1. The instrument of simple mortgage, dated 22nd October 1892, on which the suit is brought by the plaintiff, the mortgagee, for the recovery of the mortgage debt by sale of the mortgaged property, purports to be a zamindari mortgage, the property mortgaged being the zamindari of the mortgagor, described in schedule No. 2 annexed to the mortgage instrument. The operative part of the instrument of mortgage runs as follows:
In respect of the principal, interest, &c, of this document are (mortgaged) the following: The entire zamindari of Palur, which is situate in Chatbrapur Sub-Registry of Ganjam district, which has passed to our possession from our ancestors, which is in our possession and enjoyment, which yields an annual income of about Rs. 9,975, which is described in detail in schedule No. 2 herein, on which is payable annually a peishkusb of Rs. 22 and a land cess of Rs. 463, and which bears zamindari patta No. 364, together with the hills, jungles, cultivated and uncultivated lands, gardens, sources of irrigation, &c , therein, as well as with our entire right and income and the kattubadis on enfranchised inam, –these are mortgaged to you subject to the mortgages mentioned in schedule No 2, but they are retained in our possession.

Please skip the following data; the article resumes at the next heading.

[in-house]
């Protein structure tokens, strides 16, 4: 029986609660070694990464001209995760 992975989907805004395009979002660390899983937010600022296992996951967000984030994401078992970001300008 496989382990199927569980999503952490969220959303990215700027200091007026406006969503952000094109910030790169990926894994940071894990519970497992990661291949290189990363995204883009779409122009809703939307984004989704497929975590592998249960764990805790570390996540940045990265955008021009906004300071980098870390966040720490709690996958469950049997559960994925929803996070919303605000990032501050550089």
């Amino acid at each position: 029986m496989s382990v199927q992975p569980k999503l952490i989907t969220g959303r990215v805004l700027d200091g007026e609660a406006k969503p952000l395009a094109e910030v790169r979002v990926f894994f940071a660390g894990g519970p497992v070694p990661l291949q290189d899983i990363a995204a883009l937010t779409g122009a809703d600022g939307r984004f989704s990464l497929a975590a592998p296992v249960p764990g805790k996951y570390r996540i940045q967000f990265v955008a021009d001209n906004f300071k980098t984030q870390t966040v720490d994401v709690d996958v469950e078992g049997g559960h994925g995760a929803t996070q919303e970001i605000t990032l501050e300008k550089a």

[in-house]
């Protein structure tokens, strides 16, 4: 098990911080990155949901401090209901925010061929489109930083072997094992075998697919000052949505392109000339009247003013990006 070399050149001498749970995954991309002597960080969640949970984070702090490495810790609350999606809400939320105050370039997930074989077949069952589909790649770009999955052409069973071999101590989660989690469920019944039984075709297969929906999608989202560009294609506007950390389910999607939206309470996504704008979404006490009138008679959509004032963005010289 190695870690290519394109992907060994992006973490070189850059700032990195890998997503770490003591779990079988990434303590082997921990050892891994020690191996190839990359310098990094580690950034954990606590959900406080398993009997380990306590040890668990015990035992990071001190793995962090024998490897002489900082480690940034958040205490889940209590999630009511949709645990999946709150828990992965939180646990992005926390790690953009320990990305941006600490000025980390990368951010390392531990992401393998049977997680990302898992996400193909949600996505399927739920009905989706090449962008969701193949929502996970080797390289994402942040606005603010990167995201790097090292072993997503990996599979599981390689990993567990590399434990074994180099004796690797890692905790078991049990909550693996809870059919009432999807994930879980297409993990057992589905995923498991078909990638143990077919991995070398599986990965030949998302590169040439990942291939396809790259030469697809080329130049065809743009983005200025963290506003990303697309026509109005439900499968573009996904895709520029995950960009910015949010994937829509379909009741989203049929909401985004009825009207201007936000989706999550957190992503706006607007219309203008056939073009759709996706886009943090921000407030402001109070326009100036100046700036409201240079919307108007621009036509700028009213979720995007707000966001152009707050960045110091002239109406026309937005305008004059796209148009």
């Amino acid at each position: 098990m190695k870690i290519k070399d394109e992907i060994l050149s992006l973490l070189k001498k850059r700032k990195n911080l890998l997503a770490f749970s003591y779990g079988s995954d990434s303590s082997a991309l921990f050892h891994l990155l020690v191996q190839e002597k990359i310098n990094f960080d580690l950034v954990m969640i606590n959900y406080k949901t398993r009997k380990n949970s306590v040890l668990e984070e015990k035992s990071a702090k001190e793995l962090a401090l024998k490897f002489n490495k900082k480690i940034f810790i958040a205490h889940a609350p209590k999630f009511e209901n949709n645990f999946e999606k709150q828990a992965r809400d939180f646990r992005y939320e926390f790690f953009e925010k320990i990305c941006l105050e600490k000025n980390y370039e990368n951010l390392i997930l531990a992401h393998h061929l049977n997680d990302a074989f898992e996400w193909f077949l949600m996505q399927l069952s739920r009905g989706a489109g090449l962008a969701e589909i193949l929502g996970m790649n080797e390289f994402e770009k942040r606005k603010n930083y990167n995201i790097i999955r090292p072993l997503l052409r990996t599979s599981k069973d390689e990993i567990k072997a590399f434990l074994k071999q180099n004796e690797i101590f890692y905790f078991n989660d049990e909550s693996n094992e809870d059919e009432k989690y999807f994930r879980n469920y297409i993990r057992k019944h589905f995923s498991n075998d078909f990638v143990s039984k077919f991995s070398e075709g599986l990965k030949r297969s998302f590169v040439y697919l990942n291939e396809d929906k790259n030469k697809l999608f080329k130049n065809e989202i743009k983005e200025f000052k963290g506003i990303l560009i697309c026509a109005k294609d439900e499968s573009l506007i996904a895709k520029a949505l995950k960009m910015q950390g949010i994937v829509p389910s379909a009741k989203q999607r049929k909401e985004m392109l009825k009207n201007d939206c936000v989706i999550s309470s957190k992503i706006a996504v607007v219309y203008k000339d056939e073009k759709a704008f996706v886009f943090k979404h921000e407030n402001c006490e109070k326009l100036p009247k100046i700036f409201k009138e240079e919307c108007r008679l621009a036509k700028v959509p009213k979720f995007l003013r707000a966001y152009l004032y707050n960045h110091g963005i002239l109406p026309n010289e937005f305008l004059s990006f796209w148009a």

2. Schedule No. 2 specifies the twenty-nine villages constituting the zamindari, with the approximate extent and yearly income thereof, one of such villages (No. 14) being Sabuliya. That village is an inam village of certain Payaks, in which the only right, title and interest which the mortgagor, as zamindar of Palur, possesses, is to the annual payment, by the inamdars, of a fixed kattubadi of Rs. 70, and apparently this is all that is included in the approximate annual income specified in the above schedule. At the date of the mortgage, the zamindar also possessed a mortgage right in the said village, being the assignee, apparently, of a simple mortgage made in 1874, by the Payaks, the inamdars, to one Brindavana Doss, who in 1889 assigned the mortgage to the zamindar.